The same man wrote the stories of both Thondimuthalum Driksakshiyum and Sathyam Paranja Viswasikkuvo. That of course does not mean you expect a similar story or subject, it also doesn’t mean you get the same kind of kick from both. That’s where you see the difference that a director brings. G Prajith’s treatment of Sajeev Pazhoor’s new script has no parallels to be drawn to Dileesh Pothen’s Thondimuthalum from two years ago that won the writer a state award.
Sathyam Paranja Viswasikkuvo has a simple story, an incident in the lives of a few construction workers being at the centre of it. It is sweet that way, the small exchanges between a group of workers making a good part of the script before the said incident invites itself into their midst. It’s engaging too, the two hours and ten minutes going by too soon. It does not, however, leave behind the taste of a brilliant piece of work.
The tone of the film is set in the introduction of this group of masons who soon become a dear lot that the viewer sides with. Biju Menon plays Suni, an important member of the gang. And with him are his uncle, played by Alencier, a Gulf aspirant (Dinesh Prabhakar), a mostly-drunk Thamara, and a migrant worker Shanavas. The jokes come easy – a man who lives near their work site comes to complain that a worker sang the film song ‘Malare’ from Premam to his teenage daughter, and each worker is made to sing the song to identify who the unseen ‘poovalan’ was.
The conversations between Suni and friends, all of whom share a love for alcohol, are also enjoyable. At the end of a working day, behind a house where a wedding is on, even in the yard of a house where a death has occurred, they gather together and drink. It is not shown as a problem but a habit that these poor workers drown their financial sorrows in. That would have been fine if later it didn’t have a role to play. Only in a scene where Suni talks to a man (Sudheesh) about a loan, you hear it as a problem. “You get Rs 1,000 a day for your work, so for 25 days you’d get Rs 25,000. So it is not that you don’t earn enough, you just spend it all on drinks,” Sudheesh tells him.
At home too, Suni hears it from his wife Geetha (Samvrutha, making a comeback after seven years), while their little daughter sleeps. Geetha’s character is disappointingly stereotypical – the sari-clad wife who cooks and cleans and complains. Also the woman who eloped against her family’s wishes with the man who came to work on their house, making the sacrifice of leaving the ‘good life’ and then suffering with an irresponsible husband. Suni’s time with his family does not really say much about him. He comes home late with an embarrassed smile and song, gets nagged, goes to sleep and then to work. You get that he takes life easy, he is struggling to make ends meet, is too proud to ask his wife’s family for financial help. But beyond that, you don’t get an impression he cares much. The film doesn’t convey any great bond between husband and wife, and when Geetha’s brothers once come to take her back home, you wonder why she shouldn’t go.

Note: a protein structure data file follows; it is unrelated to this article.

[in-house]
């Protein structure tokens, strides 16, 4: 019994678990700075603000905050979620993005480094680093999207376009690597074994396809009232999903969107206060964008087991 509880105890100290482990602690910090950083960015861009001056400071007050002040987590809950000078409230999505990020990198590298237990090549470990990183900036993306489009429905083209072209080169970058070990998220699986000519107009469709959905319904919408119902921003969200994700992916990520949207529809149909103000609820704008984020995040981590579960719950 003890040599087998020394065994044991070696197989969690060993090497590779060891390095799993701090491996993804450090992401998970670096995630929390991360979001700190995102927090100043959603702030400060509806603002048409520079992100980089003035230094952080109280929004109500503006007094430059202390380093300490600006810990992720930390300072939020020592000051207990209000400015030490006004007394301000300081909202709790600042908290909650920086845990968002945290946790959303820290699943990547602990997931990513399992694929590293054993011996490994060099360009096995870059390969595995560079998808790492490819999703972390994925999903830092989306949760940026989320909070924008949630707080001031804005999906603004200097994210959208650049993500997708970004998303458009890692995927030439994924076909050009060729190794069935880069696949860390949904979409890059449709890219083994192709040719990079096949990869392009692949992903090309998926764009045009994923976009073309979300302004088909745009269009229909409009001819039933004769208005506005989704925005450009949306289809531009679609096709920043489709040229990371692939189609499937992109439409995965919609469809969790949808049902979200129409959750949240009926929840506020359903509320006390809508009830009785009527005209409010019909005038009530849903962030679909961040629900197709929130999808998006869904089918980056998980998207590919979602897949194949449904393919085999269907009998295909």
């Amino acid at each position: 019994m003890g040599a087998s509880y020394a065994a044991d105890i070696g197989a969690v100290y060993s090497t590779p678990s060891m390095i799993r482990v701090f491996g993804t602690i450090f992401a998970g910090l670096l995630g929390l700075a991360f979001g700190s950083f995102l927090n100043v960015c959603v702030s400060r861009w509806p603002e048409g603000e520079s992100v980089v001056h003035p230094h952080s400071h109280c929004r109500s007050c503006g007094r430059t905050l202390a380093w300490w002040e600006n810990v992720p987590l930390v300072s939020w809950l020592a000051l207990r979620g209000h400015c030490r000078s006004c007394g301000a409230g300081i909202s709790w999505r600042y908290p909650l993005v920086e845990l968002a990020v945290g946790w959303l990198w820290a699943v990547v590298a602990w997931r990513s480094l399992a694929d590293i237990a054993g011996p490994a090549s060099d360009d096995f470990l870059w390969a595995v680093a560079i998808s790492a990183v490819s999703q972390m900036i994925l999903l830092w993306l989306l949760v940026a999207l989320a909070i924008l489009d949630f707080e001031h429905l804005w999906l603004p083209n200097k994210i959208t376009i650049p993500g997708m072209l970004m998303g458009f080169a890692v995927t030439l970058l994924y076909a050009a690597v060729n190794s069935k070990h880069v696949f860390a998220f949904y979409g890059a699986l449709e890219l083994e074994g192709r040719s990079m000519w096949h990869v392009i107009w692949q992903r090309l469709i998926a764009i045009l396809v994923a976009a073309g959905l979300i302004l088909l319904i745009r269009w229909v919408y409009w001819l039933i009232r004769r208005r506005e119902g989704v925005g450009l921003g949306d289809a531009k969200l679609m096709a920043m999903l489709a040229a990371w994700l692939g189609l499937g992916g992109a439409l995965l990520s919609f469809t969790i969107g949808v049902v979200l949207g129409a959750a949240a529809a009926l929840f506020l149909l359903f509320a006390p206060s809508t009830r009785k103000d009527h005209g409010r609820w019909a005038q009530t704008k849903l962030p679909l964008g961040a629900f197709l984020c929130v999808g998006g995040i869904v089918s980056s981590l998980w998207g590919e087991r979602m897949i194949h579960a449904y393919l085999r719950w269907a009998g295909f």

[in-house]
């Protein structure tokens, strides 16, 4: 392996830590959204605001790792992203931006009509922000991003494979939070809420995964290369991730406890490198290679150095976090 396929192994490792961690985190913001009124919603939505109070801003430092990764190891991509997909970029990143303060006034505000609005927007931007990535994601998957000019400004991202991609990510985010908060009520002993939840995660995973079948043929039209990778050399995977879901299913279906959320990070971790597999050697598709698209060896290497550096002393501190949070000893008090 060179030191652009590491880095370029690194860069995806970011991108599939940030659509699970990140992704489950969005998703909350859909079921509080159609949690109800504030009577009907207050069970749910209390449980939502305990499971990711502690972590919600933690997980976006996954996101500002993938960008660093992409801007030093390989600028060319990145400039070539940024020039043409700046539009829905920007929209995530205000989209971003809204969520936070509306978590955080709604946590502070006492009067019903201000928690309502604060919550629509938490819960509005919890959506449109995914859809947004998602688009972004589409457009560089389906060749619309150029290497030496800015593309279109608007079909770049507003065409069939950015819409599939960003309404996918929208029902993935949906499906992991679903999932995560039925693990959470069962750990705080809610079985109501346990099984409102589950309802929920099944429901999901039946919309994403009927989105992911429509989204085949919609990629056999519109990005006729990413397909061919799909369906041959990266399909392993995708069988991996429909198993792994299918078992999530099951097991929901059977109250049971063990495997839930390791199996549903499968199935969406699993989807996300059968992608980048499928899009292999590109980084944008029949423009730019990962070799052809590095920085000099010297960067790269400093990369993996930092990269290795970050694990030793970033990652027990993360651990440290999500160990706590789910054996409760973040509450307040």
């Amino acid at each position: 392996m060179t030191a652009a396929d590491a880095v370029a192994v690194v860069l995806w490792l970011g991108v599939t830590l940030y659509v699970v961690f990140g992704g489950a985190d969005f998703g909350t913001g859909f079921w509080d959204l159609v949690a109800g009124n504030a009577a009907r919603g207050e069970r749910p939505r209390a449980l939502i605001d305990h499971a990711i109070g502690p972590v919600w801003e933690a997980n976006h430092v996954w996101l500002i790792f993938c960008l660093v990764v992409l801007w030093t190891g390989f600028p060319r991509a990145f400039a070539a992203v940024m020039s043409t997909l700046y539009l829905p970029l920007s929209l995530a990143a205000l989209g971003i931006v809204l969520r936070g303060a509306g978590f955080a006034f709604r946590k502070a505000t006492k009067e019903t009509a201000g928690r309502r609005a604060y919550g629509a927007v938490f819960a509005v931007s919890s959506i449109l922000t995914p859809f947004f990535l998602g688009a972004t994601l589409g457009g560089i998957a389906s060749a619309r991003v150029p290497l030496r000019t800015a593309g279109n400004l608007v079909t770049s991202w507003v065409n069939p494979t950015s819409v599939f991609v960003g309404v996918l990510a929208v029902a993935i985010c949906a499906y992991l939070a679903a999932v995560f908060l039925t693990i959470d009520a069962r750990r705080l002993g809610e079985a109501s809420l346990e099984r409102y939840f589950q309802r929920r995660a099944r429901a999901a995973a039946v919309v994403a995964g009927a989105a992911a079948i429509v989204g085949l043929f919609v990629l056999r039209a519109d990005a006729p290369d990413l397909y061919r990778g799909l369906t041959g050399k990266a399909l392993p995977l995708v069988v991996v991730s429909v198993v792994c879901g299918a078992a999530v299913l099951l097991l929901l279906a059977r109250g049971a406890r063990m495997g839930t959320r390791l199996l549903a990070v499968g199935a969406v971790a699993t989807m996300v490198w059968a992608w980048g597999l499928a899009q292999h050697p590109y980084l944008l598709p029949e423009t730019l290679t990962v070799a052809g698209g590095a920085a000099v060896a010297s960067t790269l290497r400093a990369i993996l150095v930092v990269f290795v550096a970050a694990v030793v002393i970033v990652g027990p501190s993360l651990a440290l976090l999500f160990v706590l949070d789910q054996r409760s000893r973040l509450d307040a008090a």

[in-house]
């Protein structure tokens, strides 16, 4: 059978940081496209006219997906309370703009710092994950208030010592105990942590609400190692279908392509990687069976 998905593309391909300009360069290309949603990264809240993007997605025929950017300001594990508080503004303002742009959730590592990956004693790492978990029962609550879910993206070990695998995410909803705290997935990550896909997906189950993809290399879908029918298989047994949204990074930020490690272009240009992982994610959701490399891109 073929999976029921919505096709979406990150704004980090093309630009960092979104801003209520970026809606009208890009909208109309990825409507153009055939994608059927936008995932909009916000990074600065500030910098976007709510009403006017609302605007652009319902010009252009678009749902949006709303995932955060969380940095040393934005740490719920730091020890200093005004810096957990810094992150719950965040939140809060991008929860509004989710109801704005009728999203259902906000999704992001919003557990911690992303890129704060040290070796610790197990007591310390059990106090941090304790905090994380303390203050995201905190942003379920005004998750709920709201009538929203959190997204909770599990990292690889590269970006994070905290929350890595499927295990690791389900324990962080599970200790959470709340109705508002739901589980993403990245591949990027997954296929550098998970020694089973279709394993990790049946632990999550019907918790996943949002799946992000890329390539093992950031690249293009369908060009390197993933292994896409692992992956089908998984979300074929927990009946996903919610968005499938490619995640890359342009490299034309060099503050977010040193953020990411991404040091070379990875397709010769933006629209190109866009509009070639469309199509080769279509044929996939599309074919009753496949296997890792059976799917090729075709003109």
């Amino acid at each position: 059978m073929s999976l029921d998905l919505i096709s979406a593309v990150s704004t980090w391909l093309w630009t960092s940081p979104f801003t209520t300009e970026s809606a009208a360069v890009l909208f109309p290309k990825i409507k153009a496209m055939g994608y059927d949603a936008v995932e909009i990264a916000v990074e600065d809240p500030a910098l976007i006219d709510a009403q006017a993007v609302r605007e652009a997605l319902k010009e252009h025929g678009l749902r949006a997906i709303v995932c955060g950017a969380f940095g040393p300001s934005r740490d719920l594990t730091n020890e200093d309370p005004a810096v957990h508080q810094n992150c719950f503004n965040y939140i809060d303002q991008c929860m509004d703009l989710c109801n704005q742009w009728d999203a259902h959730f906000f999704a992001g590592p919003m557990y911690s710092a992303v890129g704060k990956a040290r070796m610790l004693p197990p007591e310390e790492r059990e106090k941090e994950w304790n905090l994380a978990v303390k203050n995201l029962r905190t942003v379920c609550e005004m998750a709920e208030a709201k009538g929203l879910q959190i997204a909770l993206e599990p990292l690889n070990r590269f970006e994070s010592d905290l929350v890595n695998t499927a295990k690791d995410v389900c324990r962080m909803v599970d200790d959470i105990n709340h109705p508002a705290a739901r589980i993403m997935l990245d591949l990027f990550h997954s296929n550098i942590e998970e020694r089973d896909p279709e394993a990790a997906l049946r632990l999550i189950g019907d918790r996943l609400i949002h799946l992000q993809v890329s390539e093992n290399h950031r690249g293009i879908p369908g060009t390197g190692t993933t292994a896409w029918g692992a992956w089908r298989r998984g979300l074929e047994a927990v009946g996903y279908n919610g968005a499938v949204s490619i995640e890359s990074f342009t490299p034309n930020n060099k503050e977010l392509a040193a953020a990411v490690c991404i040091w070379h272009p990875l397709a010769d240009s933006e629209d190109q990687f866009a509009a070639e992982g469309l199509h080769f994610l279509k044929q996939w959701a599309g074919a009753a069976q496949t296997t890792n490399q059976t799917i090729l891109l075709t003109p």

More than the family, it is Suni’s relationship with his co-workers that you see. You see how dangerous their lives can be when one of them falls, has a head injury and is rushed to the hospital. But it is not shown as a tragic incident, just as another day in their life and what they go through.
What is also given attention is the depiction of life and happenings around them – characters in the neighbourhood. The old tea-shop man who wants to settle scores with Suni, the sex worker Jessie who is bold and sharp, and the politicians trying to take advantage of the little mishaps. It is also nice that they don’t stereotype the migrant labourer as films often do, and he is seen as one among the gang; even his mother-in-law is shown as extra caring, announcing that she sees him as a son.
While the character development and placing of the incident that changes everything for the workers are both appreciable, there is a certain lack of attention to the treatment that makes the script less effective. You don’t feel for the characters at moments you are meant to, even with the help of music (Viswajith). Only in the climax, there is a scene with very few lines spoken that reminds you what lovely performers Biju Menon and Samvrutha are.